This problem [of election] deeply troubled the rabbis and early Christians. It became, as we all know, a major source, if not the major source of controversy, in the time of the Reformation. Writers across the spectrum, from Catholic to Lutheran to Calvinist, probed the Bible, and especially the key text in the Bible on the problem of election, Paul’s Epistle to the Romans, for an answer to the question: Who is chosen? (and its corollary: How do I know if I am chosen?). On this issue alone wars were fought and thousands brutally slaughtered, as well as the greatest poetry written, in the course of the sixteenth and seventeenth centuries. And though the Enlightenment brought an end to the bloodshed, the continuing importance of Romans in Protestant theology testifies to fact that it remains a central issue in Christian thought. In light of this it might appear casual, to say the least, to suggest that the question has been wrongly posed, but that is what I propose to do.
And, incisively, and entertainingly, Gabriel Josipovici develops his argument in the first of his collection of essays in The Singer on the Shore.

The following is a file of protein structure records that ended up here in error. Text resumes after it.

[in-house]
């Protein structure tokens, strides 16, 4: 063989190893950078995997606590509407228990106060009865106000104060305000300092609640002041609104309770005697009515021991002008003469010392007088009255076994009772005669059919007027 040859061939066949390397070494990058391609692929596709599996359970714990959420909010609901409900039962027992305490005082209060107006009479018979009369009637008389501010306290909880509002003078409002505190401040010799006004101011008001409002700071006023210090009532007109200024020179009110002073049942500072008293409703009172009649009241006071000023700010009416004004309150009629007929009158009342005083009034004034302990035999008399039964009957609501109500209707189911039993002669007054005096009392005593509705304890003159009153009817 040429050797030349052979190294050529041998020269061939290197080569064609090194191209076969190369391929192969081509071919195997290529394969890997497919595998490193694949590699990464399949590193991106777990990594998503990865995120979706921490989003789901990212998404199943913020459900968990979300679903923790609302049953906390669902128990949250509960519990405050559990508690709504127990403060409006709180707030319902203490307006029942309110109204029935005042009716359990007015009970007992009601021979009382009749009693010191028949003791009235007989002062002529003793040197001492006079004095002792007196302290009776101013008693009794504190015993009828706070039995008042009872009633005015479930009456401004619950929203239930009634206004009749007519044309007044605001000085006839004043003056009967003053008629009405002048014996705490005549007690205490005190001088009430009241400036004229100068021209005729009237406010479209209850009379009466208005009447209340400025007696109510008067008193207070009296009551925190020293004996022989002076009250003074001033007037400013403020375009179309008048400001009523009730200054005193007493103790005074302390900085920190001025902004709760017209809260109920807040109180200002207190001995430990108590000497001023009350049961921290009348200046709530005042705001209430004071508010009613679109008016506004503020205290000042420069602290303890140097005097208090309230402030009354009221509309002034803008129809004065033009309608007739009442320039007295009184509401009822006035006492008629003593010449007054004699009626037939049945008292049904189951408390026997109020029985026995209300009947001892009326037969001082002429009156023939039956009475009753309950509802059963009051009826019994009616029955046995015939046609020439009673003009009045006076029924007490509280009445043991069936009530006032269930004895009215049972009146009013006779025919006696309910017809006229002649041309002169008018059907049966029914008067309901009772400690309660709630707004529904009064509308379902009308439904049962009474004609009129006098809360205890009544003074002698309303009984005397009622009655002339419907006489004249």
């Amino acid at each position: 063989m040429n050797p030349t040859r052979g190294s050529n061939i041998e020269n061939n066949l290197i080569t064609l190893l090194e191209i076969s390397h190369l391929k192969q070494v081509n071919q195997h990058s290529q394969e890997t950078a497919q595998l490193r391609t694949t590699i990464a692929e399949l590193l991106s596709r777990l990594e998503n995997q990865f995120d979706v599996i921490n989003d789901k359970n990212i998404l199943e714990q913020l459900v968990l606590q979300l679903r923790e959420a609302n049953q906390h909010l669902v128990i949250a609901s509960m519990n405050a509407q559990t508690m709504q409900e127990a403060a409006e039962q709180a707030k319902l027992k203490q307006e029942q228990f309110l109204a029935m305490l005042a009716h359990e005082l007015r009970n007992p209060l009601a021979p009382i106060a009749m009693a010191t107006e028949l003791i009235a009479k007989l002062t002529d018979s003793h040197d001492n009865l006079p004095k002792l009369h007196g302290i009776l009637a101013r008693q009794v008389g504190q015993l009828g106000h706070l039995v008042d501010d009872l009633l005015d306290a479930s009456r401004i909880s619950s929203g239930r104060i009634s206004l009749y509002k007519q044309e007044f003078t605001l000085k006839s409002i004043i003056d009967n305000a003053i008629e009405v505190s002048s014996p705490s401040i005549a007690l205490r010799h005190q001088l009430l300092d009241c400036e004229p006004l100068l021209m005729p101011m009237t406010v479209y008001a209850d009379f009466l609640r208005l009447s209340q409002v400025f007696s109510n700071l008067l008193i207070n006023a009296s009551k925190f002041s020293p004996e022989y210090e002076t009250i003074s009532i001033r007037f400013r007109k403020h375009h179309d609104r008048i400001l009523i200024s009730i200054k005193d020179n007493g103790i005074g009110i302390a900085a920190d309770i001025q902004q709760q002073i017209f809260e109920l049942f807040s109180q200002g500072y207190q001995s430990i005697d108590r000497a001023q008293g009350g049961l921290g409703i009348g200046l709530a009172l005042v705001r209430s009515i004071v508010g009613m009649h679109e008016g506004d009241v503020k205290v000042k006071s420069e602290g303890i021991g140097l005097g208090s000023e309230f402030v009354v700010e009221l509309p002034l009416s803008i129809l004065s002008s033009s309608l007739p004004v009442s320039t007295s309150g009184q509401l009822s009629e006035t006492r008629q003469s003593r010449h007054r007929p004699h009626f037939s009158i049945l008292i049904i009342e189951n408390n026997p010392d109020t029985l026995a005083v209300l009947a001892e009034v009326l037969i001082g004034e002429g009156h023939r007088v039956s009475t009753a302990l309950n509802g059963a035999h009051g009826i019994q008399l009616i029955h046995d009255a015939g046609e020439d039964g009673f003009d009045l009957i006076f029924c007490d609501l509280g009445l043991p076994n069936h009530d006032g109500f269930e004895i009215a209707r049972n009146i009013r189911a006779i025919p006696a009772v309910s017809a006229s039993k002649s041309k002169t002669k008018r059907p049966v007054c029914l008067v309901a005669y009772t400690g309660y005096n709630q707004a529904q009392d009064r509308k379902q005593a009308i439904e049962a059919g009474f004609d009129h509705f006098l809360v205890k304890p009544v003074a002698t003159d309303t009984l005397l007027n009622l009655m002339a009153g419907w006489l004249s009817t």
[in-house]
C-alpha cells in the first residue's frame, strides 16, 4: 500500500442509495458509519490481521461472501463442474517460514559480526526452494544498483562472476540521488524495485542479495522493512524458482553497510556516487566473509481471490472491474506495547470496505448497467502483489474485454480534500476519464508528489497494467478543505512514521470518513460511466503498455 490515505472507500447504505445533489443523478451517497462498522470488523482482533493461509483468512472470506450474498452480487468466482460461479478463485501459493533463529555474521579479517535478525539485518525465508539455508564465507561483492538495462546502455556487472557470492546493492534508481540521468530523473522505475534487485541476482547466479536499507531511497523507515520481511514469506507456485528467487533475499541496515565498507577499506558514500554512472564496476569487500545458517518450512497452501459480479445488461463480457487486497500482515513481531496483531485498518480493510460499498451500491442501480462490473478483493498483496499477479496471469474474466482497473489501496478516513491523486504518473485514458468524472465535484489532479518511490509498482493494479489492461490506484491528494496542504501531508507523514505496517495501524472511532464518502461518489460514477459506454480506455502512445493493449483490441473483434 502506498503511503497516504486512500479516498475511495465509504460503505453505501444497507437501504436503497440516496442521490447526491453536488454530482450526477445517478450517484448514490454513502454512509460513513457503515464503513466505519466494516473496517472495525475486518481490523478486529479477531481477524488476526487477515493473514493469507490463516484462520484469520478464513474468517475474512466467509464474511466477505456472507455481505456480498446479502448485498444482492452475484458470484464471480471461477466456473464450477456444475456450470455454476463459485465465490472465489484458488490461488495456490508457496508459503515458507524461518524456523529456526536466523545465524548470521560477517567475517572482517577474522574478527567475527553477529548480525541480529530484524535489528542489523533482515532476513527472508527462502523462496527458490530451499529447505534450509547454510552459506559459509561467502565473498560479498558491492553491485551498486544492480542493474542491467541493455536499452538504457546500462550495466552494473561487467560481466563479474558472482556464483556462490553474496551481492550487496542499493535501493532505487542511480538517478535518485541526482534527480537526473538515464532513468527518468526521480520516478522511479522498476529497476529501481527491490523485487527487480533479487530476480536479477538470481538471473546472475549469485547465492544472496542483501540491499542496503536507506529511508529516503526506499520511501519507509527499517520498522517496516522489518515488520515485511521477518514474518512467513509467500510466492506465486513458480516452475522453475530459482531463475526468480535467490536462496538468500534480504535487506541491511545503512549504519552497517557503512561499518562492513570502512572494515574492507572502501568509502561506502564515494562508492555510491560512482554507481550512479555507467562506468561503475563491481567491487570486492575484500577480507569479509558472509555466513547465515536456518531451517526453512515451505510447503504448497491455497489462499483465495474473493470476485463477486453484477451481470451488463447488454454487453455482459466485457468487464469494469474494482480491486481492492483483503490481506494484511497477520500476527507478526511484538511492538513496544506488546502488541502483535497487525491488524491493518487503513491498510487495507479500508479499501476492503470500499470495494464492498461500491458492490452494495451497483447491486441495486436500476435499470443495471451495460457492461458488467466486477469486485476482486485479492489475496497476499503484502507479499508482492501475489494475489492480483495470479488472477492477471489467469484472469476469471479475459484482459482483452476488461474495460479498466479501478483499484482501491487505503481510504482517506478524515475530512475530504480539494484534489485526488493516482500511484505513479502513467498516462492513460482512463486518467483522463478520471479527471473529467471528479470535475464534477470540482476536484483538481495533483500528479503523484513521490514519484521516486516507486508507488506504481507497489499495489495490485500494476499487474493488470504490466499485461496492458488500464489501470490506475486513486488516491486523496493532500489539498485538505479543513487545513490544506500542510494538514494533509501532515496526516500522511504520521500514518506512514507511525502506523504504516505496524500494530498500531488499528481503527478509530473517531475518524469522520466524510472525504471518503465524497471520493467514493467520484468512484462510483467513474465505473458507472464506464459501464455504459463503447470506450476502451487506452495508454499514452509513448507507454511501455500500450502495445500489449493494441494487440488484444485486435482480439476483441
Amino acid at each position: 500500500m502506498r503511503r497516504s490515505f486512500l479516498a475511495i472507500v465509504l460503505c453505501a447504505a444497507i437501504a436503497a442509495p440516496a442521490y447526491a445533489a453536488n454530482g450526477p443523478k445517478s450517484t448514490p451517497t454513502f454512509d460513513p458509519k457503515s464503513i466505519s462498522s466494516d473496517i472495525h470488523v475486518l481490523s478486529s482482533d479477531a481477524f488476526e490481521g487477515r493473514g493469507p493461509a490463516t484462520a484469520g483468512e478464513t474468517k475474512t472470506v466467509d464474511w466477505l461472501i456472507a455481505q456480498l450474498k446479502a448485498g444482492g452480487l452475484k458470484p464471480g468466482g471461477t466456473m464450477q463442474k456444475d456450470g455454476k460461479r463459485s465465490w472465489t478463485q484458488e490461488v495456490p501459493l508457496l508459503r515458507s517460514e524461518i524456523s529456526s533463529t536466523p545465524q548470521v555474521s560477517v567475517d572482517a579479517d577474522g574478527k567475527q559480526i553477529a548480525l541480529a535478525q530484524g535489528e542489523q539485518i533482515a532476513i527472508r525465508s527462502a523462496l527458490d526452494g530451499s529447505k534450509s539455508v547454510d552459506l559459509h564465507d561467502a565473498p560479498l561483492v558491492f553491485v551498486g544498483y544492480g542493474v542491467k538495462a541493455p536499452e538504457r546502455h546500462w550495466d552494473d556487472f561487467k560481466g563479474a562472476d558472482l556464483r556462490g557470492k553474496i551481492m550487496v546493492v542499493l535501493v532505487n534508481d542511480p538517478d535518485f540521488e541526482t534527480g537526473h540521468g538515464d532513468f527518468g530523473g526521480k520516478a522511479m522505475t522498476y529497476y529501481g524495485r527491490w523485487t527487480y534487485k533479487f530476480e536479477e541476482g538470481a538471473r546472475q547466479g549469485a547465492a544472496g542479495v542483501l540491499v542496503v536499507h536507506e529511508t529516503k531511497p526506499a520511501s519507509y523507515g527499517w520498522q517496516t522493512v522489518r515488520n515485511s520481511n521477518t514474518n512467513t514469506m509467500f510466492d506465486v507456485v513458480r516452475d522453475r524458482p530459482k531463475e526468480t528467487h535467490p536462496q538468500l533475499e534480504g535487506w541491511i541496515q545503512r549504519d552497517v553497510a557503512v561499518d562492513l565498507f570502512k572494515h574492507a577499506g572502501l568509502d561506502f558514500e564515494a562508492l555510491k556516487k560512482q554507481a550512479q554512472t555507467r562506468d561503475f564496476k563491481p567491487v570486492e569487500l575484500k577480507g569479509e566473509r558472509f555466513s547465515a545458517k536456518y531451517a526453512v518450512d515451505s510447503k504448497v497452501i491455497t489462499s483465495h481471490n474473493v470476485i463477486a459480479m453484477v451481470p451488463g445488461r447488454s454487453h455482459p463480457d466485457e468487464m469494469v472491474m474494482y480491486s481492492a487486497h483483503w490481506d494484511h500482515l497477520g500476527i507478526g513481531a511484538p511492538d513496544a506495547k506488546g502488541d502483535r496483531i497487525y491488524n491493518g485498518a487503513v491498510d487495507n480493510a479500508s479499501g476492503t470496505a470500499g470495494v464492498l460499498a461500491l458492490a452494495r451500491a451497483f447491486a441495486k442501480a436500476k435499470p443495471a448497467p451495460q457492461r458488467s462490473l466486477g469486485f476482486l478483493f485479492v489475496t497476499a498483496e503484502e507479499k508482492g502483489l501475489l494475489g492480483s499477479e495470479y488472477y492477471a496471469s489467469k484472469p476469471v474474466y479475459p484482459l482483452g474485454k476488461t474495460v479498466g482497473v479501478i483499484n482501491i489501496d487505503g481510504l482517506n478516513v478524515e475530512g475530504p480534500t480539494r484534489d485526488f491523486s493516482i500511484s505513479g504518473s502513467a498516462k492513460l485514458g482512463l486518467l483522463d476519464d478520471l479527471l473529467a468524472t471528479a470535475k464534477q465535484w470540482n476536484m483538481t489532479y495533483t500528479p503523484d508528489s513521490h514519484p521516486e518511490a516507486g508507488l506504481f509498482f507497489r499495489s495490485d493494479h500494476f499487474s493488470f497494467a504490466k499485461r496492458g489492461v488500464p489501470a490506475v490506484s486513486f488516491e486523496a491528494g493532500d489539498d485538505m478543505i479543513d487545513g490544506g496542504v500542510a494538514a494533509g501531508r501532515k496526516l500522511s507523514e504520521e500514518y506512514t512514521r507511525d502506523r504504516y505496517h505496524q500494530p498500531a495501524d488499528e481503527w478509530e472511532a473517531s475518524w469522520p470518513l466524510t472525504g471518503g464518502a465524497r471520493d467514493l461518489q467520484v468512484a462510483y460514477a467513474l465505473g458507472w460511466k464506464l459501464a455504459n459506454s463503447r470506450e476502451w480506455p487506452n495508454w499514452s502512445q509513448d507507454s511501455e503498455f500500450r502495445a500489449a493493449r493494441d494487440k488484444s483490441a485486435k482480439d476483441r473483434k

Tackling the luminaries of contemporary English literature with aplomb is a playground spat by comparison.
This first essay is an auspicious beginning. Without marring the development of Josipovici’s argument I will end with a short excerpt of the conclusion:
It is remarkable that a religious document should place narrative above theology, reality above consolation in this way. But the Bible does. And it does so, it seems to me, because it recognises that in the end the only thing that can truly heal and console us is not the voice of consolation but the voice of reality.